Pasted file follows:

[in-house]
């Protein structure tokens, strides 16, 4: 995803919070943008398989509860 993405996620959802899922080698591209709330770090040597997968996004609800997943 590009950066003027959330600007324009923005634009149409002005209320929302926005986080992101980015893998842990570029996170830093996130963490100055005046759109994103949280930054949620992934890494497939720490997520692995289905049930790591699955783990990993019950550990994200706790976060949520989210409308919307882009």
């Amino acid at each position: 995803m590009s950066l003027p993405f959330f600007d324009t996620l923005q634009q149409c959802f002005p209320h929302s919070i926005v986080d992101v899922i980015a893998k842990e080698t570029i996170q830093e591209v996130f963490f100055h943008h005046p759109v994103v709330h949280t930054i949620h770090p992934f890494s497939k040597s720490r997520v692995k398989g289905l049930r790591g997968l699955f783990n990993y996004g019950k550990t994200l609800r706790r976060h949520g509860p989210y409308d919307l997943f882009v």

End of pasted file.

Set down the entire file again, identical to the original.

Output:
[in-house]
């Protein structure tokens, strides 16, 4: 995803919070943008398989509860 993405996620959802899922080698591209709330770090040597997968996004609800997943 590009950066003027959330600007324009923005634009149409002005209320929302926005986080992101980015893998842990570029996170830093996130963490100055005046759109994103949280930054949620992934890494497939720490997520692995289905049930790591699955783990990993019950550990994200706790976060949520989210409308919307882009």
């Amino acid at each position: 995803m590009s950066l003027p993405f959330f600007d324009t996620l923005q634009q149409c959802f002005p209320h929302s919070i926005v986080d992101v899922i980015a893998k842990e080698t570029i996170q830093e591209v996130f963490f100055h943008h005046p759109v994103v709330h949280t930054i949620h770090p992934f890494s497939k040597s720490r997520v692995k398989g289905l049930r790591g997968l699955f783990n990993y996004g019950k550990t994200l609800r706790r976060h949520g509860p989210y409308d919307l997943f882009v």